A basic principle of Judaism is Tikkun Olam, repairing the world through mitzvot, tzedakah, and g’milut hasadim. In the MUS, Tikkun Olam has been a cornerstone of our school for many years. We have participated in many highly-publicized projects supporting recovery efforts for major natural disasters like Hurricane Katrina. These projects were wonderful events that brought the SDJA community together with a common goal.
As a top independent pluralistic Jewish day school, we felt the need to re-imagine our approach to Tikkun Olam. Over the past two years, an incredible amount of thinking and action went into this initiative. Within the framework of our school’s mission of “Furthering academic excellence, social responsibility, and active Jewish living,” a more robust program was designed. A major focus in our new approach was for students to be deeply involved in the ideating, planning, and executing of the projects. As a result, all MUS Tikkun Olamprojects have three components: learning, action, and reflection. Through this process students learn about issues facing society that need support, including organizations and processes to address these needs, design and implement an action plan, and then reflect on that action.
In order to move the MUS in this new direction to carry out the obligation of Tikkun Olam,Nicole Trotta and Maya Silberstein designed, established and implemented the structure and vehicle for a student-centered program. At the beginning of the year, they formed a student committee comprised of both middle and high school representatives. This group of skilled and dedicated students spent countless hours volunteering their time and effort to make sure that every student in our school had at least one opportunity to take part in a Tikkun Olam project or event. Their results are extraordinary. Below you will see the fruits of their labor — a robust and thoughtful MUS Tikkun Olam program that is dedicated to the true essence of repairing the world.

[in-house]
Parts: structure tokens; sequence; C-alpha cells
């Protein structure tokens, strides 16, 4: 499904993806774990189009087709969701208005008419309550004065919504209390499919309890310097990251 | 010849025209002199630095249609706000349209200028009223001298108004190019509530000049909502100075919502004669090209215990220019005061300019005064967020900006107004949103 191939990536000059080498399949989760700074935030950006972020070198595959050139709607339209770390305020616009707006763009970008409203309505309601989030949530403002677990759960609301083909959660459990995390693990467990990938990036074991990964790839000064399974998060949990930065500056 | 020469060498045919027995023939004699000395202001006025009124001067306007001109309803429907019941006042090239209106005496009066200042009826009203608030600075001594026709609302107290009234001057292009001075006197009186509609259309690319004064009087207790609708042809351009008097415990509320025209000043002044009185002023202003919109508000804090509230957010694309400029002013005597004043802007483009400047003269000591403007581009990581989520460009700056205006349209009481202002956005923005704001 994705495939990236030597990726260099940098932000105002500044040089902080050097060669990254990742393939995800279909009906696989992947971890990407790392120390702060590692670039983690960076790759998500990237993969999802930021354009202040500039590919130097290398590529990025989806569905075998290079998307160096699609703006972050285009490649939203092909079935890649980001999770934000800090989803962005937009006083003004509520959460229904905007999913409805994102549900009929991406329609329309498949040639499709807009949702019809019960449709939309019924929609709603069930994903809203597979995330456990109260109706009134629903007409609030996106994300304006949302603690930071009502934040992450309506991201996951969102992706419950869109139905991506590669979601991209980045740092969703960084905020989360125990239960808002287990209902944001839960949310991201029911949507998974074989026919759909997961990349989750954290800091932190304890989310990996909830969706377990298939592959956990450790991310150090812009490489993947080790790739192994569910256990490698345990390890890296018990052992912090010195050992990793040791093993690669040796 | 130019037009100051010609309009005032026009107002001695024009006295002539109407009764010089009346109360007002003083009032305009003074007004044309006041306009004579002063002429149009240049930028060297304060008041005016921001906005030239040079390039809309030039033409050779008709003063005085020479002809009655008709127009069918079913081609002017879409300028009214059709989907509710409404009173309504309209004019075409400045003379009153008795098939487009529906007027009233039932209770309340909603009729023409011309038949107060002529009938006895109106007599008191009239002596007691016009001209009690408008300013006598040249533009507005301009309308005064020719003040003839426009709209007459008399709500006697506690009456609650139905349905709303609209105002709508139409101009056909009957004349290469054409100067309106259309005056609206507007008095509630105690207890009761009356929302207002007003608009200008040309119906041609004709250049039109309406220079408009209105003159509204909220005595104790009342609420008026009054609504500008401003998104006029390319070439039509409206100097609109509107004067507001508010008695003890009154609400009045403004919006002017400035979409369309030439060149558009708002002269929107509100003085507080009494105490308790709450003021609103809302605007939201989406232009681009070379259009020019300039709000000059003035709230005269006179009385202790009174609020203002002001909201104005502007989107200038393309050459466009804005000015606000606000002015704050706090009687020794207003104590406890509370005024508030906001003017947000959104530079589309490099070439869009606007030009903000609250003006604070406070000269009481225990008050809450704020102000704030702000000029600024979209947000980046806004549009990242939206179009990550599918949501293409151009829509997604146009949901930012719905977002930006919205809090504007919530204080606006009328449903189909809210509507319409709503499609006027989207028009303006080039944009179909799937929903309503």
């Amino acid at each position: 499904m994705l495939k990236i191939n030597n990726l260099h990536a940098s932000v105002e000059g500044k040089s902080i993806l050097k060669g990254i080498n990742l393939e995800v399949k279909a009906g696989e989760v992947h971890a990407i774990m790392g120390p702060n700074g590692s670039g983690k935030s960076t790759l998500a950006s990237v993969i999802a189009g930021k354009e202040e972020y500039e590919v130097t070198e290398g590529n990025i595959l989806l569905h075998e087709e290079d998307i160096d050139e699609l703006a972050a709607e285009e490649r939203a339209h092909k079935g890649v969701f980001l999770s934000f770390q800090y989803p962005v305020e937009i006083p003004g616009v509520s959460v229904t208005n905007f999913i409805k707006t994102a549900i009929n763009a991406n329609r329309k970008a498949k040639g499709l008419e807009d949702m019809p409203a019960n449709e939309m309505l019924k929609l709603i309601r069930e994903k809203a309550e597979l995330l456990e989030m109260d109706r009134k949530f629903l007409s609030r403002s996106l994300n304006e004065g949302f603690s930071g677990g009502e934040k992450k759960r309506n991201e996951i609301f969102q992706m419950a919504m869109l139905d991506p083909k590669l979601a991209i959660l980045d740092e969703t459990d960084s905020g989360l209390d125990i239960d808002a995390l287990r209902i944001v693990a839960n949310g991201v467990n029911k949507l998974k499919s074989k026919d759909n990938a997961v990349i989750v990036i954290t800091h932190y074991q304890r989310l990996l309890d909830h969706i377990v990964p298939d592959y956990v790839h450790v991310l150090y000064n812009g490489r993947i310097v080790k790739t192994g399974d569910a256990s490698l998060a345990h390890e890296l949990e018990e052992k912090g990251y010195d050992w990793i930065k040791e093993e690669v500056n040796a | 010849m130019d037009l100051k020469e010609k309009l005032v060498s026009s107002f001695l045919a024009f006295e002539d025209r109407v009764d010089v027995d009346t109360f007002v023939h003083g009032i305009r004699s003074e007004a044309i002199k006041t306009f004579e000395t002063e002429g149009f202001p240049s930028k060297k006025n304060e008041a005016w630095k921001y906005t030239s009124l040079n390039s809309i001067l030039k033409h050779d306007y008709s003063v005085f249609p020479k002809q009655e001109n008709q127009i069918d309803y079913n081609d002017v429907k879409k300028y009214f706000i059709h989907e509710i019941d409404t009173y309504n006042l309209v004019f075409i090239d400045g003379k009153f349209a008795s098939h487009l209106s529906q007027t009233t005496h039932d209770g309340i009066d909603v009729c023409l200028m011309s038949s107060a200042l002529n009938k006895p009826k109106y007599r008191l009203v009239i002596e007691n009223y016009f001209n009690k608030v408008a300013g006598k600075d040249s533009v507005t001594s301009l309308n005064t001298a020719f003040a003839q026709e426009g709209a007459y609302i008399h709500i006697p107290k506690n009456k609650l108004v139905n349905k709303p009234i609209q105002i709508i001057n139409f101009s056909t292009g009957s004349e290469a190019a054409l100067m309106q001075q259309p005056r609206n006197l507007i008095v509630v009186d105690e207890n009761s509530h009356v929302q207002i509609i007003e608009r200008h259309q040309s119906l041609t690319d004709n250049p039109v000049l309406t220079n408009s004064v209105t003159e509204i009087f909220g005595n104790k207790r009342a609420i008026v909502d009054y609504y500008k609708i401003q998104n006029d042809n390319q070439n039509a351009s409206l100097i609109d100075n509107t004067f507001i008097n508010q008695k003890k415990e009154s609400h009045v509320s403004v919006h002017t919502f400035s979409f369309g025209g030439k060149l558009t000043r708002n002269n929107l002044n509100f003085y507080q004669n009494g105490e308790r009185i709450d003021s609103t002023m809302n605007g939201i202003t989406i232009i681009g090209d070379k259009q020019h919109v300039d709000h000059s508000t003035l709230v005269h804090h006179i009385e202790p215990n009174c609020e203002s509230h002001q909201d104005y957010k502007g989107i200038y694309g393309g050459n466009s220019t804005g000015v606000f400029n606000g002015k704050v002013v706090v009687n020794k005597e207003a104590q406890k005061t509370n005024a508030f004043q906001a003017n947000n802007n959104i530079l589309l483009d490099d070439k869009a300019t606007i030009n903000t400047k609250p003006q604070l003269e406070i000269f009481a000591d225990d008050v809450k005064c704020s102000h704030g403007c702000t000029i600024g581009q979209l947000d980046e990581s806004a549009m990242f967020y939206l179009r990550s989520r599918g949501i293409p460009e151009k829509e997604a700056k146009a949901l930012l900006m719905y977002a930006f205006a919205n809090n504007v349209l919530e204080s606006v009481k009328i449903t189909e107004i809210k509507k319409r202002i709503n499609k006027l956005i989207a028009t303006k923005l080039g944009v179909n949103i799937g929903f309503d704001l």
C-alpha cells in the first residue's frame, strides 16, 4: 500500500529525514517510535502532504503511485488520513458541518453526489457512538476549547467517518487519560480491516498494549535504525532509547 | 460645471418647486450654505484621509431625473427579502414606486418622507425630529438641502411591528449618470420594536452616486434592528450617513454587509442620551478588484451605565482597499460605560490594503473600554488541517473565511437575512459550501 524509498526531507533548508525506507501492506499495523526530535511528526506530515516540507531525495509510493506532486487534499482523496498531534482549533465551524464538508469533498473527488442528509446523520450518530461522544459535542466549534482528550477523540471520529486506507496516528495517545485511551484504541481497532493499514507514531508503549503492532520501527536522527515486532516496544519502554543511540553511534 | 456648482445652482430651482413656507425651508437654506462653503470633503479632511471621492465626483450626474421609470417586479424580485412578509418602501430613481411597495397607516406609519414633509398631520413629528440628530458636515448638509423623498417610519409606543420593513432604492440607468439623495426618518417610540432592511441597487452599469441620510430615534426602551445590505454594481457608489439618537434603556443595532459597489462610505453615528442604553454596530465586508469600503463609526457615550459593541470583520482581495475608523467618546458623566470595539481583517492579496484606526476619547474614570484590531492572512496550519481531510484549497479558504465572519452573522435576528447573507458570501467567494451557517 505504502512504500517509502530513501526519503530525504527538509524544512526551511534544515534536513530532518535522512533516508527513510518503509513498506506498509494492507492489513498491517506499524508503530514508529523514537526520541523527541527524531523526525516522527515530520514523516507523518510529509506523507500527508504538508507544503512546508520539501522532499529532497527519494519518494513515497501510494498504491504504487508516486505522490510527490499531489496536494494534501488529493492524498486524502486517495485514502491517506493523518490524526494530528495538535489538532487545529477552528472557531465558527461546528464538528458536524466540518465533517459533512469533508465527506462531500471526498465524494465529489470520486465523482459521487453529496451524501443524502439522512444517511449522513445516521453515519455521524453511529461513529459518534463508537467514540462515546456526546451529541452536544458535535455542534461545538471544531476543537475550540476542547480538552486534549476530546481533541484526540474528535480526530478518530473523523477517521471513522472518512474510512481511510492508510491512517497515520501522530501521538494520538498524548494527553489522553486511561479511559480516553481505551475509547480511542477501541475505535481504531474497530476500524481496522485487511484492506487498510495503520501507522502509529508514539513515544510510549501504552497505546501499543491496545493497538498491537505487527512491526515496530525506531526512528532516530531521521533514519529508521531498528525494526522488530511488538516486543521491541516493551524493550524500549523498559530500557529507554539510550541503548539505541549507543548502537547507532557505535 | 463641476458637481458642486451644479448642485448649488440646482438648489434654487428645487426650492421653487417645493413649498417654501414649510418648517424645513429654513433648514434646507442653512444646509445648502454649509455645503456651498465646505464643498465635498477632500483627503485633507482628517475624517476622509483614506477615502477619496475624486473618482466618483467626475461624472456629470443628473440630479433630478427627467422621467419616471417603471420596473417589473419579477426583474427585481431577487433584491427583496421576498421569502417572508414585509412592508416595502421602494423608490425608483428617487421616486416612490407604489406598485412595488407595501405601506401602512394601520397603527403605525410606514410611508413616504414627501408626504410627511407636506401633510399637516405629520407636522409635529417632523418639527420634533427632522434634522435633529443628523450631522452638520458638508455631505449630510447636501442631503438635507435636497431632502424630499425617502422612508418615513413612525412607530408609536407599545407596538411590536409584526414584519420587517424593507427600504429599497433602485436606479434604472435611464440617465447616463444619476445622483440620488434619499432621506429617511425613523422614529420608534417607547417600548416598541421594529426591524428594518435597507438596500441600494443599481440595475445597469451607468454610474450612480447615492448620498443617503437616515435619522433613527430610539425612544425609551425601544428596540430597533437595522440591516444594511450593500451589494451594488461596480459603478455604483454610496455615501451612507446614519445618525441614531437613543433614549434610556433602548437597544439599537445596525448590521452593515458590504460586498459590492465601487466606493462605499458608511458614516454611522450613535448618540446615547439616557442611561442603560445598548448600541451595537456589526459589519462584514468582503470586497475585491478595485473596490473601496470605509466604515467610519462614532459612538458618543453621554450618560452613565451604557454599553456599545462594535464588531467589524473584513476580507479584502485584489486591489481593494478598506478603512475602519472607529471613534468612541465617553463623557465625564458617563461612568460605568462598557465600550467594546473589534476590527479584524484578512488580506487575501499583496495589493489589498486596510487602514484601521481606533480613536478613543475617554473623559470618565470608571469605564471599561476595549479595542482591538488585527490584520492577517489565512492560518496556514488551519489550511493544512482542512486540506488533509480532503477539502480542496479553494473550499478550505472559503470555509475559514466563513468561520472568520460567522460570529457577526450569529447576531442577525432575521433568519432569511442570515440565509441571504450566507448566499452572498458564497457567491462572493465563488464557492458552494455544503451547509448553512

Some of our projects that were completed this year include: Coastal Roots Farms, Feeding San Diego, JFS Safe Parking Program, clothing drives, plastic water bottle drive, hygiene packs for the homeless, supporting and outreach for the Pittsburgh shooting, building homes in Houston and Portland through Habitat for Humanity and Tivnu, blood drives, Three Square Food Bank in Vegas, blanket making for the homeless, Seacrest performance, and making dog toys for the Helen Woodward Foundation. All of these events and projects were a direct result of SDJA student ideas, brainstorming, planning and execution and we couldn’t be more proud of their work.